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Double Liar Paradox (Jourdain's paradox)
Posted 22 October 2010 - 04:52 PM
Posted 22 December 2010 - 11:00 PM
The lying example doesn't work. Lying and not telling the truth are entirely different. When you lie, you are telling someone something that you believe is incorrect. When you don't tell the truth, you are still able to say what you believe, be incorrect, and not be lying about it.
The tricky part with this paradox is that one statement means nothing without the other. In any event where the statement can stand alone it's not a paradox. Ex: "This statement is false." The statement that is being called false is false, while the entire sentence is true. What is false does not include the word false itself.
The only circular part about this problem is trying to figure it out. The problem itself isn't circular, they both exist at the same time, in the same space.
Even knowing that, I'm having a hard time getting out of the circle. Can anyone else get out of it?
Bravo for your insight on this paradox. You have reminded me of the "lying by omission" statement. If I do not speak the truth, it may still exist, just not in the realm of hearing it being spoken by me. It may also not exist at all, but that is irrelevant. If I state, "I do not speak the truth," but I know the truth and choose not to speak it, does this mean I am lying? I would suggest that instead of considering this to be a circular reasoning problem, consider the dimensions a paradox exists in. The Grecian spoke ill of all Cretans, "All Cretans are liars." When he returned to the island of Crete for a second time, he spoke it again, then added, "All I say is the truth." The only way through this, is to realize that the absolute word ALL is the one thing that can be proven wrong. It does follow that one truthful Cretan can be found. This nullifies the Grecians words that he speaks only the truth. He can be proven to be a liar, without considering his proclamation that he speaks only the truth. In the realm of evidence to the contrary.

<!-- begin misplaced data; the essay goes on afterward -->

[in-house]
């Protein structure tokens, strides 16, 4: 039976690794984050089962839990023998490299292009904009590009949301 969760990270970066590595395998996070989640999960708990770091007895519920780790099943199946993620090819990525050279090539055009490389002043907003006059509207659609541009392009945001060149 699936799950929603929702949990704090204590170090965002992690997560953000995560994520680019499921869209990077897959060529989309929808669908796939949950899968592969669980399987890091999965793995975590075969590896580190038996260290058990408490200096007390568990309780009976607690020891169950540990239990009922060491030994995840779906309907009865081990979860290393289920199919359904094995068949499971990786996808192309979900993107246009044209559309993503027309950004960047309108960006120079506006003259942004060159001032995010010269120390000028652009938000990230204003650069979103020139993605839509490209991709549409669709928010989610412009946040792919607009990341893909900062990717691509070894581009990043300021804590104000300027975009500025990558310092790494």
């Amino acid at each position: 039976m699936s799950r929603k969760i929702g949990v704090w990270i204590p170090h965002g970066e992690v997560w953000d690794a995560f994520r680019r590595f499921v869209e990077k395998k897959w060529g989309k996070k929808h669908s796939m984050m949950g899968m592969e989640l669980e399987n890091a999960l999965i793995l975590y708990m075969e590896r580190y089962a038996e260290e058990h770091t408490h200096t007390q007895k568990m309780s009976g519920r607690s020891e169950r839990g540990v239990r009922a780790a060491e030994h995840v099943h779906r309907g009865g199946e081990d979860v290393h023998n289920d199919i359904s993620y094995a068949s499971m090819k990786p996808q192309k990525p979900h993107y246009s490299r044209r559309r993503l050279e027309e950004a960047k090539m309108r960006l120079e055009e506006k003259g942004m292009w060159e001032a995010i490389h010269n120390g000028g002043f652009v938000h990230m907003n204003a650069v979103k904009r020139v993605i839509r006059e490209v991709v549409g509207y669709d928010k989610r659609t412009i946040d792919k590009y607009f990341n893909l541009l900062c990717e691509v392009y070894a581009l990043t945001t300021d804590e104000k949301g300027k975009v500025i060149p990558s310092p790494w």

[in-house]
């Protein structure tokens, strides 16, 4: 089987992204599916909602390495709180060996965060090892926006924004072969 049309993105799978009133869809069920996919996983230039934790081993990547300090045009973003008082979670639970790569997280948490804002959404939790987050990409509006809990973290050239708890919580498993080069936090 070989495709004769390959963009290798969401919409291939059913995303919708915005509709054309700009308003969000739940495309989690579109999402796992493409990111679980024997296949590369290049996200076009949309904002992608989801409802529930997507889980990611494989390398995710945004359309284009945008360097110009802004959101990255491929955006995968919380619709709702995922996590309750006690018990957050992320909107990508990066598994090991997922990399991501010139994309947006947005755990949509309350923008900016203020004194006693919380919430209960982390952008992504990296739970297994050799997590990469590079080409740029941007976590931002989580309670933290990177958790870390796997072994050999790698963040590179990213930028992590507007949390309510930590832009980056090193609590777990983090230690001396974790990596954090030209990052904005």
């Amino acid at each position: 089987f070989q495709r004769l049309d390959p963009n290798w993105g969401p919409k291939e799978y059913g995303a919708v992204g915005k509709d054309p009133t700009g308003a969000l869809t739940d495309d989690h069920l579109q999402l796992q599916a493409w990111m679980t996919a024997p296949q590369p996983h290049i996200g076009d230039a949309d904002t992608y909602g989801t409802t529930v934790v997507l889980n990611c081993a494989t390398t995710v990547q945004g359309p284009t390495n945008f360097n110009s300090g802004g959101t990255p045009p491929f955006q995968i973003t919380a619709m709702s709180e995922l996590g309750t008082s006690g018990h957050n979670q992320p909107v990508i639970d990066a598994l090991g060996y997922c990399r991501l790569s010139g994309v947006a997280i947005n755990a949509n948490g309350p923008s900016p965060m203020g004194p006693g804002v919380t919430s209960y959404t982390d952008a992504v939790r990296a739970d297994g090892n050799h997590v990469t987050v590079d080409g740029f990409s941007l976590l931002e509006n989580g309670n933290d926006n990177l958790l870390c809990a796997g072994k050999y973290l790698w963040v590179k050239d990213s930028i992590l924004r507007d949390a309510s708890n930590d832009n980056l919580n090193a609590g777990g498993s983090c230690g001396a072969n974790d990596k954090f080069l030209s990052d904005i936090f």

Posted 02 January 2011 - 03:39 AM
Posted 07 January 2011 - 04:35 AM
This version of the famous paradox was presented by an English mathematician P. E. B. Jourdain in 1913.
The following inscriptions are on a paper:
Inscription on the other side is true
Inscription on the other side is not true
I like to think outside the box and therefore let me use some wordplay.
The solution: With this predicament, all I see is a loop, a continuous never-ending loop.
You can choose to start with either side both end up in the loop.
Starting with the back side: it is trying to say that the inscription on the other side is true as in the word true. Lets try a different word for a second, the inscription on the other side is dog and you turn it over and see the word dog. So, going back to the original, you expect to see the inscription or the word 'true' but find a sentence that is true in saying that the inscription on the back is not true. you return to the back side and find that it was false and true. False because there wasn't a single word (true) and true because the other inscription was right in saying this one is wrong.[/spoiler]